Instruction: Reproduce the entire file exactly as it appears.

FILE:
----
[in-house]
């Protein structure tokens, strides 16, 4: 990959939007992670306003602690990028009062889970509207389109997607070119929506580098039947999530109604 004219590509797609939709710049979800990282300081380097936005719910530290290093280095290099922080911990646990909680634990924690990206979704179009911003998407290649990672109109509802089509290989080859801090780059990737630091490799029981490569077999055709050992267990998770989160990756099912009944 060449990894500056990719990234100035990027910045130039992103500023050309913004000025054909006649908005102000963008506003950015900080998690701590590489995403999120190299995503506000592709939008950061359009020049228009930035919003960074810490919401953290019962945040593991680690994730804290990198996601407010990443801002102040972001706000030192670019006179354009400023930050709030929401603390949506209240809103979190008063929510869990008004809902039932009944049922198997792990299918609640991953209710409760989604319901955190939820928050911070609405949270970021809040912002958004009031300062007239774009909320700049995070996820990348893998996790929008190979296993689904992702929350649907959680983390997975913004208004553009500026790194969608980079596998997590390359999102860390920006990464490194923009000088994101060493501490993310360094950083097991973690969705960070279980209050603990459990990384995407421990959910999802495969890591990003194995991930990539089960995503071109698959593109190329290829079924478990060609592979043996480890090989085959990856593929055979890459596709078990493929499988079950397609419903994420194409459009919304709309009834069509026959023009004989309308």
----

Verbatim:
[in-house]
């Protein structure tokens, strides 16, 4: 990959939007992670306003602690990028009062889970509207389109997607070119929506580098039947999530109604 004219590509797609939709710049979800990282300081380097936005719910530290290093280095290099922080911990646990909680634990924690990206979704179009911003998407290649990672109109509802089509290989080859801090780059990737630091490799029981490569077999055709050992267990998770989160990756099912009944 060449990894500056990719990234100035990027910045130039992103500023050309913004000025054909006649908005102000963008506003950015900080998690701590590489995403999120190299995503506000592709939008950061359009020049228009930035919003960074810490919401953290019962945040593991680690994730804290990198996601407010990443801002102040972001706000030192670019006179354009400023930050709030929401603390949506209240809103979190008063929510869990008004809902039932009944049922198997792990299918609640991953209710409760989604319901955190939820928050911070609405949270970021809040912002958004009031300062007239774009909320700049995070996820990348893998996790929008190979296993689904992702929350649907959680983390997975913004208004553009500026790194969608980079596998997590390359999102860390920006990464490194923009000088994101060493501490993310360094950083097991973690969705960070279980209050603990459990990384995407421990959910999802495969890591990003194995991930990539089960995503071109698959593109190329290829079924478990060609592979043996480890090989085959990856593929055979890459596709078990493929499988079950397609419903994420194409459009919304709309009834069509026959023009004989309308």